Regulating police interrogation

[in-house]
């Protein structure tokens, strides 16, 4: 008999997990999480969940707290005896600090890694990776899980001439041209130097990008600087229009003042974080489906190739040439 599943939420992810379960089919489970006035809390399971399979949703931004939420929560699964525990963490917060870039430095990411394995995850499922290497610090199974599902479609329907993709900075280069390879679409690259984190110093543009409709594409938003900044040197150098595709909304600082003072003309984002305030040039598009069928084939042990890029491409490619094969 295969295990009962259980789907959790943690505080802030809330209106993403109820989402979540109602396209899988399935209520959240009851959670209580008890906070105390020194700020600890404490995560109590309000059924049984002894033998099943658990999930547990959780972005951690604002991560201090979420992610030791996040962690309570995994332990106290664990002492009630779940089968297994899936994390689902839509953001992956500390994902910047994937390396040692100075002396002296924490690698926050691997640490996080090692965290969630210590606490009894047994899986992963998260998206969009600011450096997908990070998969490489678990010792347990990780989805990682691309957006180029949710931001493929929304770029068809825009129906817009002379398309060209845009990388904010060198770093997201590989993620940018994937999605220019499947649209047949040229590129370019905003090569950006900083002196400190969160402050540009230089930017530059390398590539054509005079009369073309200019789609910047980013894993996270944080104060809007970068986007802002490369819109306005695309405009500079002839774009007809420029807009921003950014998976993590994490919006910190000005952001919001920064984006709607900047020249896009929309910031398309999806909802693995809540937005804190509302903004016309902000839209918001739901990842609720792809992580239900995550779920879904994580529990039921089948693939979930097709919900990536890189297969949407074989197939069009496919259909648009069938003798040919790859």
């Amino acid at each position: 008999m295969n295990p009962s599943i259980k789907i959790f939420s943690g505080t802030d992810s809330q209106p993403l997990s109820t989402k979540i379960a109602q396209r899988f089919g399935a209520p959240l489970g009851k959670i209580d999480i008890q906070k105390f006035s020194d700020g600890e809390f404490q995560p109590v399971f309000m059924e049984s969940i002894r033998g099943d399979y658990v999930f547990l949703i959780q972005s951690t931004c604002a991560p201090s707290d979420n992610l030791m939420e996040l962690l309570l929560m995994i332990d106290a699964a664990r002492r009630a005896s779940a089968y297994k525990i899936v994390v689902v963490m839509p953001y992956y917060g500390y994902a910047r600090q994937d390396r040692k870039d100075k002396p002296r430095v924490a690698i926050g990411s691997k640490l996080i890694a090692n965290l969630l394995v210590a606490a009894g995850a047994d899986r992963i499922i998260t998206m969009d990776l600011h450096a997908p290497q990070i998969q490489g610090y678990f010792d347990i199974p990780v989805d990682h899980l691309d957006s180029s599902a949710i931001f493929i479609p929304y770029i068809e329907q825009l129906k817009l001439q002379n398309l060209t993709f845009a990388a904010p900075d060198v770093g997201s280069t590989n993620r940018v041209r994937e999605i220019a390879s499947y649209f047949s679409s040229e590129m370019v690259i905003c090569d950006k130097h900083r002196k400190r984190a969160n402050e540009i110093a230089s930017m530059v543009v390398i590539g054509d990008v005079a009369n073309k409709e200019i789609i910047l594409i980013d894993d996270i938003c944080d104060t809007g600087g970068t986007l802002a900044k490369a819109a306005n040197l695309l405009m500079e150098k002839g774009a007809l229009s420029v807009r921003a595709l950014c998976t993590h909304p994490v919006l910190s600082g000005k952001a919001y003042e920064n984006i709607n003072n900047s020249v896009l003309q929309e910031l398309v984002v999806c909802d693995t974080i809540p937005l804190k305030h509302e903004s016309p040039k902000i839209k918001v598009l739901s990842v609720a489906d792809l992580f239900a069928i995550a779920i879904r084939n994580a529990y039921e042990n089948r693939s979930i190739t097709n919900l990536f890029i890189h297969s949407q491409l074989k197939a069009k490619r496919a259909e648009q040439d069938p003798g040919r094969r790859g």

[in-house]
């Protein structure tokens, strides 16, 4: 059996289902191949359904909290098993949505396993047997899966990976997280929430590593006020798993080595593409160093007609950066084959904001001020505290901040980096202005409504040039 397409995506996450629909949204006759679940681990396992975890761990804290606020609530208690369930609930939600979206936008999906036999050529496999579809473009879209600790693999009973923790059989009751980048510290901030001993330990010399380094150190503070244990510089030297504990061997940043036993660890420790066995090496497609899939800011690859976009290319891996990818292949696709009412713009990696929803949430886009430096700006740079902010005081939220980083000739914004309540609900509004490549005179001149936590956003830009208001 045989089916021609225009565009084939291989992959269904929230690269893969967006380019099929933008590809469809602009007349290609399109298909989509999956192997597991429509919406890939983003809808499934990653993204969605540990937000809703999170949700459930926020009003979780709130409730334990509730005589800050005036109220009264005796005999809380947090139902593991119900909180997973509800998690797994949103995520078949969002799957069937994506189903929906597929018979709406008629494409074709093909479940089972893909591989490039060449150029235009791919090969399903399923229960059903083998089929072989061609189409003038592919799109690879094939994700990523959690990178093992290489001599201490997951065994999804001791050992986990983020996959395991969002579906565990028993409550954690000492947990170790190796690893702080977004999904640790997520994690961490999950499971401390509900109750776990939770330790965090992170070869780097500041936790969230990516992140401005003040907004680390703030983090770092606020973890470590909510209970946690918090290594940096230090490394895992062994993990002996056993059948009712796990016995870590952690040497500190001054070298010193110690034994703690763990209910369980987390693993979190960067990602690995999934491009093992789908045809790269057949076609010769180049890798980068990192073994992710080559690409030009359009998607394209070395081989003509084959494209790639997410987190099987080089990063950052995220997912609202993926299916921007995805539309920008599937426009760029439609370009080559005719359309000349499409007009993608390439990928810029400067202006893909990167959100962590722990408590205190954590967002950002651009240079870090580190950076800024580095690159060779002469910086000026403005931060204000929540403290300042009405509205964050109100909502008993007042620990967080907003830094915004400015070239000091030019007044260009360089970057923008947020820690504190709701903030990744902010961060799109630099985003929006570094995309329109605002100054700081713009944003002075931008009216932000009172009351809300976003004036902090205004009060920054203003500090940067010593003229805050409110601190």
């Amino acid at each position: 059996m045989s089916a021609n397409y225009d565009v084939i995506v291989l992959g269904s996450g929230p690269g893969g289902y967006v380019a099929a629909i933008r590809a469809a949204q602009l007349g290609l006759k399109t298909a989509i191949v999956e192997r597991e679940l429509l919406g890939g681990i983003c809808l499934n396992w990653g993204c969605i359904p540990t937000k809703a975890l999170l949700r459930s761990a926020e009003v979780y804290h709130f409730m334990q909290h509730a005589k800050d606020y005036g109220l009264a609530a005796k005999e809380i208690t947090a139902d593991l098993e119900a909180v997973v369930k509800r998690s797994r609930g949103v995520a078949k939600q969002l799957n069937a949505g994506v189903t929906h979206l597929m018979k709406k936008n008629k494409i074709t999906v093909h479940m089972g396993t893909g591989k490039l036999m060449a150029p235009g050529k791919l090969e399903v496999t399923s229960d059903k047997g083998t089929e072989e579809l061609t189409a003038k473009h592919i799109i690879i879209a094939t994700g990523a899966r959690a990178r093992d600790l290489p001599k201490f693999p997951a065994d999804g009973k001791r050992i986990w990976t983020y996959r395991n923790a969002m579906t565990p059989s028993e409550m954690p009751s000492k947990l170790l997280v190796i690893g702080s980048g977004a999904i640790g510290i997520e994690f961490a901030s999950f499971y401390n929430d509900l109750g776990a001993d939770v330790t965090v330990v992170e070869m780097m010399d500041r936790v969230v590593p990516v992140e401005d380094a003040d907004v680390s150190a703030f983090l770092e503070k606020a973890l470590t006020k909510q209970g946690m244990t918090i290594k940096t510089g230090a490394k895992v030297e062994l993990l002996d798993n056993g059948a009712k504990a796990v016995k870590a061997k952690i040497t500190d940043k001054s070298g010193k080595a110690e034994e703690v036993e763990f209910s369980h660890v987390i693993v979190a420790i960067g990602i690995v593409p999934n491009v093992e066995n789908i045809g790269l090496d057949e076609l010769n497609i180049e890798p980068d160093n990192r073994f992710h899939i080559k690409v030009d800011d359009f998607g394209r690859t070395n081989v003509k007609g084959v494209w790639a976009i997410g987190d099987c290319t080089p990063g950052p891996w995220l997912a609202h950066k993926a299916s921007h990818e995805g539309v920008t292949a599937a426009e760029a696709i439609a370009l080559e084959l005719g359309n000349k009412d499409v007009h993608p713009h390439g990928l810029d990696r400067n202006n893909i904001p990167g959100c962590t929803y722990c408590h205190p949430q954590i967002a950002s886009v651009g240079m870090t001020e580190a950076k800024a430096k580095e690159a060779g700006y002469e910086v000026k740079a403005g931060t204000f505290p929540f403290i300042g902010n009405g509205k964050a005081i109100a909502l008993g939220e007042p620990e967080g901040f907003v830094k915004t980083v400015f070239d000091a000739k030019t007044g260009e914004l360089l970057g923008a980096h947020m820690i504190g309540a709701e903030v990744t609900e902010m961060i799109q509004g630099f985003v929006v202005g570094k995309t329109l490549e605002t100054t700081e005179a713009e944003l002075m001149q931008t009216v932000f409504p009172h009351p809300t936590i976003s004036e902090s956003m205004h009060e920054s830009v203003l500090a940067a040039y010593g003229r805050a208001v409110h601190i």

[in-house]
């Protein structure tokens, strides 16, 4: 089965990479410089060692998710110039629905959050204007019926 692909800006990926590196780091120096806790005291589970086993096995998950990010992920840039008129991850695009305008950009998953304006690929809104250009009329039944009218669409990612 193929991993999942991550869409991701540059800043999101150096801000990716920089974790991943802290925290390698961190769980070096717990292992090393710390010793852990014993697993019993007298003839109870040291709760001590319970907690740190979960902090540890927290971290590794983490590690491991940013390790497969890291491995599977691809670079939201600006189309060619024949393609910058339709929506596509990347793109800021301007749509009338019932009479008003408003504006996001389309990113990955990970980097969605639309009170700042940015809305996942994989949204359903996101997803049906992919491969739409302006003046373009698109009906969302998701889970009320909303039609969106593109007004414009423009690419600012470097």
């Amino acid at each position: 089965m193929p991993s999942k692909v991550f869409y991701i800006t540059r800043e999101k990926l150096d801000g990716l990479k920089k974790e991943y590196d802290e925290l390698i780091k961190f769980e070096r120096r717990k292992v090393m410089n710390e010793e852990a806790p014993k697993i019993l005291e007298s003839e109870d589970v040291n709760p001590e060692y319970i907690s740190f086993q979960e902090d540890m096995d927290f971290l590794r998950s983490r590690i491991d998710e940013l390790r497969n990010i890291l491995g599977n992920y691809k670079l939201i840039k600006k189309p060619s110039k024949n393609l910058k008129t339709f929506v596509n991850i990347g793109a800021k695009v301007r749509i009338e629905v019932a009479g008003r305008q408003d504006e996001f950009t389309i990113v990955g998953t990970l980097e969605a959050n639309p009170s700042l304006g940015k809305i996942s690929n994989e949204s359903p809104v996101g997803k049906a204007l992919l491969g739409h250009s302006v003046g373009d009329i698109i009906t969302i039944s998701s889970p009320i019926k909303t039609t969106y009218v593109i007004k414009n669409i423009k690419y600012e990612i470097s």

This chapter considers possibilities and problems in the regulation of police interrogation, drawing for its perspective on my research on the legal regulation of policing (Dixon 1997) and on audio-visual recording of interrogation (Dixon 2004b forthcoming), as well as on recent work in regulatory theory (Baldwin et al. 1998; Parker and Braithwaite 2003; Parker et al. 2004). The potential connections between policing and regulation have been generally neglected. The growing literature on regulation is predominantly concerned with corporations or privatized utilities.1 Police are more often seen as those who impose regulation than its recipients, as regulators rather than regulatees. Here, the focus is on police practices in interrogating suspects as the subject of regulation.